Creating a Promoted Post

The first step to creating a promoted post is to create a normal post on your Page. Follow all of the normal rules for a post on Facebook; make it engaging, make it interesting, make it link to something you want users to see, etc. Never promote a post that includes a link to content that isn’t yours; you don’t want to use your budget promoting someone else’s blog, after all. Also, if you include an image – and you should, images are great for engagement – make sure it follows Facebook’s text density rules. You might be surprised at how little text you can have on a picture.

Second, navigate to the Facebook ad creation menu and move to create an ad. The type of ad you want for a promoted post is the Page Post Engagement. When you click this category, you’ll be asked to choose which Page of yours you want to promote a post from, and then which individual post you want to promote.

Continuing on to the next screen gives you a whole range of engagement options. If you’ve ever tried to boost a post before, you might notice that many of these options are similar, but far more robust, than what the boost post option offers. This is because the Boost option is designed to make Facebook money, not to maximize your reach and engagement. It’s an “easy mode” button for promoting a post; you don’t have to set any complex options, but you also don’t gain the benefit of precise targeting.

Monitoring Promoted Post Success

Monitoring-Promoted-Post-Success

Facebook Promoted Posts show up in the Ads Manager, complete with all of the usual advertising statistics available to other ad types. You’ll be able to see the number of people who saw your post directly, the number of people who saw it through viral exposure and the number of people who saw it through your promotion. You will also be able to see the total number of viewers compared to the number of followers your page has, in a simple percentage.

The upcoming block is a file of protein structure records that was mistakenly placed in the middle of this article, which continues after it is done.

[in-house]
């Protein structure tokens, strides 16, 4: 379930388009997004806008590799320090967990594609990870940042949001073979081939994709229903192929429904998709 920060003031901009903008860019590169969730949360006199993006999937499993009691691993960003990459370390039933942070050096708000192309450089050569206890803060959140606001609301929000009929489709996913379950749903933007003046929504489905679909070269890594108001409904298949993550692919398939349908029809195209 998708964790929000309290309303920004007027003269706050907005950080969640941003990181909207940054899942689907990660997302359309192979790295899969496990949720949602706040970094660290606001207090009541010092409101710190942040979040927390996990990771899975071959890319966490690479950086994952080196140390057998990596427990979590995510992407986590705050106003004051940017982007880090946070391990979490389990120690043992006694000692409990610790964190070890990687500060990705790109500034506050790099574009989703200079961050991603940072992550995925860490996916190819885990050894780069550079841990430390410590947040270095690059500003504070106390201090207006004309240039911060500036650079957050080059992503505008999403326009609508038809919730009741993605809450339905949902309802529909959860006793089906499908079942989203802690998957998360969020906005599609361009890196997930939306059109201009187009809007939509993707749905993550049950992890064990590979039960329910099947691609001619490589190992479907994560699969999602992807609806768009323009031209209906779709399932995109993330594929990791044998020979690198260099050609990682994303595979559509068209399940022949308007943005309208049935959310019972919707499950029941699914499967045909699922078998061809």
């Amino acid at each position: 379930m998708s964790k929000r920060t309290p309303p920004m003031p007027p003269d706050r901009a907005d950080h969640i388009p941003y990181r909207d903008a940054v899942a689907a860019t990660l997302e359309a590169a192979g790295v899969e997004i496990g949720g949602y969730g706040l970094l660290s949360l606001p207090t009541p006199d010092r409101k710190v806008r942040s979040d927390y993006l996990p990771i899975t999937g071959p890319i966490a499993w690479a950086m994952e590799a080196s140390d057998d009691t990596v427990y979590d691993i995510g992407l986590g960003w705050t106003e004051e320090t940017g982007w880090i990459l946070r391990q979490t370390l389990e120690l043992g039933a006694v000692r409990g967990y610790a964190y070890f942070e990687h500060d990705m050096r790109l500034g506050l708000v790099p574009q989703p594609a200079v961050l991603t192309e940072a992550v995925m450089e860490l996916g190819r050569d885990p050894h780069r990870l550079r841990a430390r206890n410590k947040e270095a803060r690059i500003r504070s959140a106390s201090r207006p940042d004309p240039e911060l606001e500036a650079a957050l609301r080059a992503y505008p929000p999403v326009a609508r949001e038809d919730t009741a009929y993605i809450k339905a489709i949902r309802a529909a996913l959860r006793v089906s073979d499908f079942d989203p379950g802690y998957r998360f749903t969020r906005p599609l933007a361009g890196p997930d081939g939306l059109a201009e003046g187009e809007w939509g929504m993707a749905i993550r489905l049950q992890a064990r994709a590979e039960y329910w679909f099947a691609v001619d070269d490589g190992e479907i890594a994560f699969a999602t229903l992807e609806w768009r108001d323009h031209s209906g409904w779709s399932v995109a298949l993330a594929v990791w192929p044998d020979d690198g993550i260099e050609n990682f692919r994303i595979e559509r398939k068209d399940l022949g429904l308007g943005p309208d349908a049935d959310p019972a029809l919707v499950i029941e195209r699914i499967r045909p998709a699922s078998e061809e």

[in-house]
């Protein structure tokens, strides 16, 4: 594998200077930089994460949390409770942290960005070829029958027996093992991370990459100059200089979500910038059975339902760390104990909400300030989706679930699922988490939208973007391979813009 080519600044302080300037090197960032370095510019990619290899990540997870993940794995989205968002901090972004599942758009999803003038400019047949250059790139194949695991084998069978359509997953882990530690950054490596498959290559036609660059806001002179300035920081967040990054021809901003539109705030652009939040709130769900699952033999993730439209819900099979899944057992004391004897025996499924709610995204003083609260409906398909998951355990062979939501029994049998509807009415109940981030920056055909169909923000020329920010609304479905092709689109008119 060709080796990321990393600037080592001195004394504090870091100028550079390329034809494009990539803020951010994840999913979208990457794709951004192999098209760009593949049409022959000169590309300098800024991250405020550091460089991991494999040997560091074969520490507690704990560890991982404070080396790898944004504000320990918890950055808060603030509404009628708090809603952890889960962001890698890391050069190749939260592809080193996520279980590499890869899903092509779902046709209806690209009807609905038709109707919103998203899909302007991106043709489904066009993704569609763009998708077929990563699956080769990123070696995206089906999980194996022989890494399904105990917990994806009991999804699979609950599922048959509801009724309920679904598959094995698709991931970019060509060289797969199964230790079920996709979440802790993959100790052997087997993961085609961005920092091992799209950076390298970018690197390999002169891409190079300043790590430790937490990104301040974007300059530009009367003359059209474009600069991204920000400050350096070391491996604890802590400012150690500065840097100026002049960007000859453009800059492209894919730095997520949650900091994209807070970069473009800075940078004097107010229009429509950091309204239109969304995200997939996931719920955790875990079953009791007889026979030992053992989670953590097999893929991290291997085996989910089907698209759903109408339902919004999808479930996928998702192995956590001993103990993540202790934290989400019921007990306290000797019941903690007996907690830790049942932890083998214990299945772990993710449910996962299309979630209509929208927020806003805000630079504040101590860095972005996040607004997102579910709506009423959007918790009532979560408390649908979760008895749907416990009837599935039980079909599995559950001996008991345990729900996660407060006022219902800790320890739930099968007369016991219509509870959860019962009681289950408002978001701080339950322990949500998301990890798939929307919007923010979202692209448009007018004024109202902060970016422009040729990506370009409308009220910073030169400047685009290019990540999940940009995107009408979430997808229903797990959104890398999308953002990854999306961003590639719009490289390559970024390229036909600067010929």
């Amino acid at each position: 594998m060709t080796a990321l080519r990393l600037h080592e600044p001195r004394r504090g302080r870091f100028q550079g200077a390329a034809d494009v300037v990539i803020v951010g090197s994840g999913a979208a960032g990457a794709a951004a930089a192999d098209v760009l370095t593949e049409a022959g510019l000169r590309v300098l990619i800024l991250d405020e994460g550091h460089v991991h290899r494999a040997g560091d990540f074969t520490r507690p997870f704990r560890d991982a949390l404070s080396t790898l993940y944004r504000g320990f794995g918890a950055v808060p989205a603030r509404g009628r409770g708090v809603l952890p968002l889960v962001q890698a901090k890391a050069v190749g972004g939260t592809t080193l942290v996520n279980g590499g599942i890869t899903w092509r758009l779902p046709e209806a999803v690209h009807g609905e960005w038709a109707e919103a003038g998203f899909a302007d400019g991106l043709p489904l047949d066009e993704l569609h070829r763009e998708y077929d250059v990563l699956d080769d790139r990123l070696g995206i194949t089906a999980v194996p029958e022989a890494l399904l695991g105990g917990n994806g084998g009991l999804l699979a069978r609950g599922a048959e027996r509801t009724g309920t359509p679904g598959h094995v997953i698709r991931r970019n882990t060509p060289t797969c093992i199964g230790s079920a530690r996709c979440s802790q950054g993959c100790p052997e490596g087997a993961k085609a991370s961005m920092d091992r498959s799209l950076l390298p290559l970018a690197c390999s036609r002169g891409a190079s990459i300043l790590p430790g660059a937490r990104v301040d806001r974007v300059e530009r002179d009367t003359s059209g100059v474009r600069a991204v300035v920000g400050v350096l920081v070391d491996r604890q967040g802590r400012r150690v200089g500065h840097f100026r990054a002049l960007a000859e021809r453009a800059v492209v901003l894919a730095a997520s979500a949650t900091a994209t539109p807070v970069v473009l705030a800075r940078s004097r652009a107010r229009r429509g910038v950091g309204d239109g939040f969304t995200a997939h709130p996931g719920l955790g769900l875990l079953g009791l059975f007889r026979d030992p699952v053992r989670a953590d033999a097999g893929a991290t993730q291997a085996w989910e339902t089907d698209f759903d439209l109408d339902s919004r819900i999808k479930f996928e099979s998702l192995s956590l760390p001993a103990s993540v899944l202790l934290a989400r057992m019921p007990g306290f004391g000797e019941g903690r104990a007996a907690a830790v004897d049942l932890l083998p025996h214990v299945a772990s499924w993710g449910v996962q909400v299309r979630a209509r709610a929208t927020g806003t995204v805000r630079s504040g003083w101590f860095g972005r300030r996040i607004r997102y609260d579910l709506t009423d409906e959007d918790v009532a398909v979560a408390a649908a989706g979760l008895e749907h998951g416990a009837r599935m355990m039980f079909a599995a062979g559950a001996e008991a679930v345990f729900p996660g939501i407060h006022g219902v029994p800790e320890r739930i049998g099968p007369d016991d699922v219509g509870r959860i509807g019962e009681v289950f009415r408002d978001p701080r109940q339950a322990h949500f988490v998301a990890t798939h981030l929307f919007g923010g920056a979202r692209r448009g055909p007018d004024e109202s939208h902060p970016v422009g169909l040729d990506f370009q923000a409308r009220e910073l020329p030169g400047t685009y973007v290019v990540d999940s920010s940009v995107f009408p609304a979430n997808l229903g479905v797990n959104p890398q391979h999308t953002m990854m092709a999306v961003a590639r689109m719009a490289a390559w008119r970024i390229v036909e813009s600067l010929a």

For payment, you can choose to either pay per click or make use of Facebook bidding in a handful of ways. You’re free to go with one or the other, or to switch between them from day to day. Experiment and discover which works best for your budget. For an extra dose of success, make sure you’re choosing the country you want to promote your posts throughout. It may seem like an unnecessary addition if your audience is already largely or entirely from that country, but it really does make a difference. You never know what completely irrelevant friends of your followers would otherwise see your posts.

If you want to split test different posts, or experiment with different targeting, you may want to consider using unpublished posts. Unpublished posts – also known as dark posts – don’t show up on your main Facebook Page feed. They are only visible to people who have the direct link. In this case, they would only be visible to people who see the post you promote. Create two or three posts with similar text but small key differences, or the same but with images, all unpublished. Promote each of them using different settings, and see which works best.